Who Wants to be Princess?

Harry and Megahn’s Royal Exit

By Kayla Swartzberg (‘21)

Harry and Meghan (1)

Meghan (left) and Harry (right) stand together on January 19, 2018 (Public Domain).

“I’ll do it,” Mr. David Sered announced to his audience of one on a cloudy afternoon. He would gladly trade places with the newly dubbed Duchess of Sussex and wife of Prince Harry, Meghan Markle. Picture it: Dave Sered—currently a high-school history teacher—strutting down the aisle to meet his much-deserved royal destiny of fortune, fantasy, and fervent fame. 

“I would love to be a princess,” Sered reiterated. And—like in many royal fairy tales—his wish may come true.

Indeed, for both Harry and Meghan have decided to “step back as ‘senior’ members of the Royal Family… becom[ing] financially independent,” as the couple wrote in an Instagram post on January 8, 2020. They plan to spend their time in both the United Kingdom and in North America. While the royal newlyweds make a point of mentioning their unwavering honor to the The Queen, Harry and Meghan stand strong in their decision to create space between them and the royal regime. 

Dr. Carleton Cunningham, San Diego Jewish Academy’s AP Art History and AP Government teacher, felt “shocked” when hearing the news. He explained that while he “heard that there was dissatisfaction from Meghan and Harry about the way they were being treated by the British press,” he was still stunned at their so-called “extreme measure.”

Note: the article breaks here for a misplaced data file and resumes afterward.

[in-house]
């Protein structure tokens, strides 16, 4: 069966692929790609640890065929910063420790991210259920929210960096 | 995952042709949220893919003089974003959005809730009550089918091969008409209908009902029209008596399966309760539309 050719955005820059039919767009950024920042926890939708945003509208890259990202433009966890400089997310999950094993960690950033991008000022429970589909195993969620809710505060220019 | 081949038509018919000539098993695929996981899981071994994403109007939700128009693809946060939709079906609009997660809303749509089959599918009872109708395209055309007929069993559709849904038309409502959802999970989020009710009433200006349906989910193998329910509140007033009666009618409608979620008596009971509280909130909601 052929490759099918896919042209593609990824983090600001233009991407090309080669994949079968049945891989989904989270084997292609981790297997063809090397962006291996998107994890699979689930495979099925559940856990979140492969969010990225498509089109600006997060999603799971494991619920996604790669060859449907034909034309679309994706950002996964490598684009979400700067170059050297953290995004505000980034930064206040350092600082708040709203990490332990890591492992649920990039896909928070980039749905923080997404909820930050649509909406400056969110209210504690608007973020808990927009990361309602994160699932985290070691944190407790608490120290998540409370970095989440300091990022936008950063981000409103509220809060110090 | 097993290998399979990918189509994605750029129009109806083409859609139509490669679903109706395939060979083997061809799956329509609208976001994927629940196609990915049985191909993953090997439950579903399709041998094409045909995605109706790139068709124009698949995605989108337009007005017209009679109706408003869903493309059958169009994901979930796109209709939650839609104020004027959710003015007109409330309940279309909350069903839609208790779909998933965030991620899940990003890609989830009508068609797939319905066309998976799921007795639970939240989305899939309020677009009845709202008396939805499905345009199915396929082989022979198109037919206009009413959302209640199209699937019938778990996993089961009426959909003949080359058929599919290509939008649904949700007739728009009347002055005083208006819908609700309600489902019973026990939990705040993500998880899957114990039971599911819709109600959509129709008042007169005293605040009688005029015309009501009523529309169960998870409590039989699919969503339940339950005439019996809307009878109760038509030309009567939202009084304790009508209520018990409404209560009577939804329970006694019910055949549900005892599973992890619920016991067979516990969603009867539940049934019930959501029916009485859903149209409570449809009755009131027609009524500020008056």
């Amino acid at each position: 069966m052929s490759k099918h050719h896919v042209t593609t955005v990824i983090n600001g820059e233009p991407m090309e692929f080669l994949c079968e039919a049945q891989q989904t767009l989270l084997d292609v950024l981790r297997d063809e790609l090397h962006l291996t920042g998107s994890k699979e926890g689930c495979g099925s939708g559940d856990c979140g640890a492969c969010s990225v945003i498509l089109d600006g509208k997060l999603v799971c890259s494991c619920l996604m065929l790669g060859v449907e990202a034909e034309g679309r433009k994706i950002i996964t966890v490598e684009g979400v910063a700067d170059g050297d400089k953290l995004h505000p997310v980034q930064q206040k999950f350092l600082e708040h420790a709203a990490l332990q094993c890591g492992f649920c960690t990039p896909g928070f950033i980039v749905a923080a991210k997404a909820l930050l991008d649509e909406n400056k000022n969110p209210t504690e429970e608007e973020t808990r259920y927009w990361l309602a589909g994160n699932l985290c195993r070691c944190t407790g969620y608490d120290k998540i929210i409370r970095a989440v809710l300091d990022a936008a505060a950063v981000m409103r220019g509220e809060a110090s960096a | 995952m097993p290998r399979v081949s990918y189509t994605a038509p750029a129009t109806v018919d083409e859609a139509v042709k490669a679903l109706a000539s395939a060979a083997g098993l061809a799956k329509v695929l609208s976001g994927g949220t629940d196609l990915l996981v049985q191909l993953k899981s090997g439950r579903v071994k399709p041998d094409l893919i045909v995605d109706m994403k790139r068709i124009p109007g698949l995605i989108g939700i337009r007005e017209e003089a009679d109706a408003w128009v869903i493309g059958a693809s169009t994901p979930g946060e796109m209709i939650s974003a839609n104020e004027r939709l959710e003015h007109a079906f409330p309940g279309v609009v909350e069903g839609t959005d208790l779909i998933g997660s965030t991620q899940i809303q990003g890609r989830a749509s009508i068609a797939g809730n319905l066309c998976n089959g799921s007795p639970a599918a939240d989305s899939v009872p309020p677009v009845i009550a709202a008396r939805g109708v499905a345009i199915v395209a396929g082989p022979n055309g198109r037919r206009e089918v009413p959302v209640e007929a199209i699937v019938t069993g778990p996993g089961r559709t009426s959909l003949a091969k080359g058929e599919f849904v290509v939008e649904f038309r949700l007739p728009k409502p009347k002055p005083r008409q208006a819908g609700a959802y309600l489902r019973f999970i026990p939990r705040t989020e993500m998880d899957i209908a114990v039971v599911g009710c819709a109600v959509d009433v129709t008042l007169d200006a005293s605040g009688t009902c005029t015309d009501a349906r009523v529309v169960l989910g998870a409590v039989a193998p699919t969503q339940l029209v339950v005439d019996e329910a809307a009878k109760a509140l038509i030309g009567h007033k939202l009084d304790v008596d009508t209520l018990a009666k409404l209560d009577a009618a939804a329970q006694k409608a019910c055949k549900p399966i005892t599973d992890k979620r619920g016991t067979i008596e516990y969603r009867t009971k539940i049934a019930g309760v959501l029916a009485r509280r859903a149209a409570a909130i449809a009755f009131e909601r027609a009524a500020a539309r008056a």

“They are prominent royals who are part of the inner core of the royal family. The idea that they would decide to not take on major royal responsibilities was a surprise for me. Also, it was surprising that Harry would do something that would cause a rift between himself and the royal family,” Cunningham said.

“If you’re going to marry a prince, you’ve got to be a princess,” Sered adds.

Sered as Princess

Mr. David Sered enjoys his newfound power as princess. Photo: Kayla Swartzberg (‘21)

In addition to SDJA teachers, young American subjects are royally stumped by the whole conundrum. Josh Miller (‘21) says he is a “little confused” as to why Meghan and Harry have decided to separate. But, he continues, “they are independent and can make their own decisions.” Miller speaks personally when he remarks, “[I] would do what I knew was best for me.” Similarly, Rikki Dorfan (‘22) says she would “do what makes me happy.” Both Dorfan’s and Miller’s views on the matter most likely stem from their beliefs in American ideals—most notably the belief in freedom.

Ron Gneezy (‘21) sympathizes, “It’s a complicated situation, really. I think back to Diana, and how her fame is what got her killed.”

Prince Harry’s mother, Diana, died at the young age of 36, only one year older than Harry now. The beautiful “People’s Princess” was tragically killed in a car accident in Paris in August, 1997, likely due to the swarm of paparazzi aggressively pursuing her car.

Cunningham points out that “Harry is seeing playout again in the context of his own marriage and directed at his own wife. In a country with a free-press, you can’t control them, directly. So how can you change the perception?”

For one, Meghan Markle has become a verb for “to value yourself and mental health enough to up and leave an environment in which your authentic self is not wanted.” Harry and Meghan are receiving praise for their actions, for paving the way for change, and—as some would say— for valuing each other (and their adorable son, Archie!) over the pressing public, and the public press.

So, regardless of whether the royal Prince and Princess are ruthless rebels or radiant revolutionaries, one thing remains true: Sered wishes to take over for them.